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Ex-Bank of the West broker suspended for $34K wire transfer to customer impostor

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A former Bank of the West broker who was duped into getting the bank to wire $34,000 to an individual posing as a customer was suspended from the industry last week for 30 days, according to the settlement she reached with FINRA.

Corinne Renae Mittag of Omaha, Nebraska, purportedly received an email from the impostor in January 2015 requesting that she sell securities in his account to fund the wire request to a third-party in the United Kingdom. Mittag never confirmed the request with the customer by telephone as required, FINRA claimed in the settlement.

In a series of three emails, Mittag first allegedly agreed to submit trades to sell two corporate bond positions held in the customer’s account without contacting the customer. FINRA scolded Mittag for making the unauthorized trades as she did not have written authorization from the customer to exercise discretion in his account.

When Mittag asked the customer for a telephone number to execute the wire transfer, he said that he could not be reached by phone and requested that the transaction be completed via email, according to FINRA.

Mittag purportedly spoke to her supervisor and an operations manager to seek exemptions to requirements regarding wire transfers to third parties in foreign jurisdictions. Bank of the West requires brokers to verify a customer’s identity using an automated system that contacts customers by telephone. It also requires that certain disclosures about the wire be read to the requesting customer over the phone.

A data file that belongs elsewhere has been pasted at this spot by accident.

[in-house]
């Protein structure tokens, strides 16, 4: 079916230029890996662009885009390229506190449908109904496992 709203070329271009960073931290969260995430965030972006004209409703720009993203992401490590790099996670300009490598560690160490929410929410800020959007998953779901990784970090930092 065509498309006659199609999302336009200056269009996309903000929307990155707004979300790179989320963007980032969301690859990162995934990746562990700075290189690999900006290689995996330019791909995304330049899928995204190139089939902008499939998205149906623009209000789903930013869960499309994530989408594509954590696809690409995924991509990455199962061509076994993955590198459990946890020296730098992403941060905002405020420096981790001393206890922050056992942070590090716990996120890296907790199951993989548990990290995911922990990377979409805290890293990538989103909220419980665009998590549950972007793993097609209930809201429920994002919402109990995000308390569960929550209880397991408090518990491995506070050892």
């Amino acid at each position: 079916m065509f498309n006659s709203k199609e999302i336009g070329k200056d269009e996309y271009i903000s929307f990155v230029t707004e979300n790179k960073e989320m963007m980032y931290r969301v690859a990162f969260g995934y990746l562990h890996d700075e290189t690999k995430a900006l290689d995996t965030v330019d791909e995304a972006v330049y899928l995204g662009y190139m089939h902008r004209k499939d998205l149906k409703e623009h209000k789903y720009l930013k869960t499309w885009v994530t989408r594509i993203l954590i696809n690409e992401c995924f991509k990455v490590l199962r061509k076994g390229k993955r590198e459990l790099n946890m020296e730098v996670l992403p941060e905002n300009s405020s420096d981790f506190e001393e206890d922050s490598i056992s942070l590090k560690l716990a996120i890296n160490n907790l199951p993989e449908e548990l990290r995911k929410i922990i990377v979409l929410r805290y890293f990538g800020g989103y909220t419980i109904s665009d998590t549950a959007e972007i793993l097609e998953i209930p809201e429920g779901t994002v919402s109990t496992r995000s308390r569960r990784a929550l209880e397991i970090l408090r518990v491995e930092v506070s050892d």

Her superiors granted the exemptions because Mittag falsely represented that she had spoken to the customer about the sale of the corporate bonds and the wire request, FINRA alleged.

FINRA chided Mittag for causing Bank of the West to sign an attestation form that inaccurately stated that it had verbally confirmed the wire request with the customer, a violation of FINRA rules.

The impostor was about to make off with another $130,000 a few weeks later when his scheme was uncovered by the customer. Just as Mittag was getting ready to complete a wire request form for a second third-party wire to the United Kingdom, the customer called Mittag, inquiring about the sudden decline in the value of his account. He informed Mittag that he never authorized the sale of his securities or the wire transfer.

As part of the second attempted wire transfer, Mittag had submitted trade orders to sell the customer’s remaining four corporate bonds and mutual fund in his account, according to FINRA.

Bank of the West stopped the second wire request and reversed all the trades but was unable to recall the $34,000 wire from the United Kingdom, FINRA said.

Mittag declined to accept a call from Bank Investment Consultant when reached at COR Clearing, an independent securities clearing firm where she works as an IRA specialist. She agreed to the 30-day suspension without admitting or denying FINRA’s allegations.

FINRA opted not to impose monetary sanctions on Mittag due to her financial situation and demonstrated inability to pay, according to the settlement.

Mittag was assigned to work with customers whose local Bank of the West branch did not have a rep working onsite at the branch. Because of this, Mittag’s interactions with customers occurred mainly by phone and email, rather than in person, FINRA said.

Mittag worked for both BancWest Investment Services and Bank of the West in Omaha, Nebraska, from May 2013 to February 2015, when she was discharged for “policy violations related to proper trading authorization and client verification,” according to BrokerCheck. She started in the industry with TD Ameritrade in 1996 and remained with the company for eight years.

Anita Fox, a spokeswoman for Bank of the West, did not respond to a request for comment by press time.

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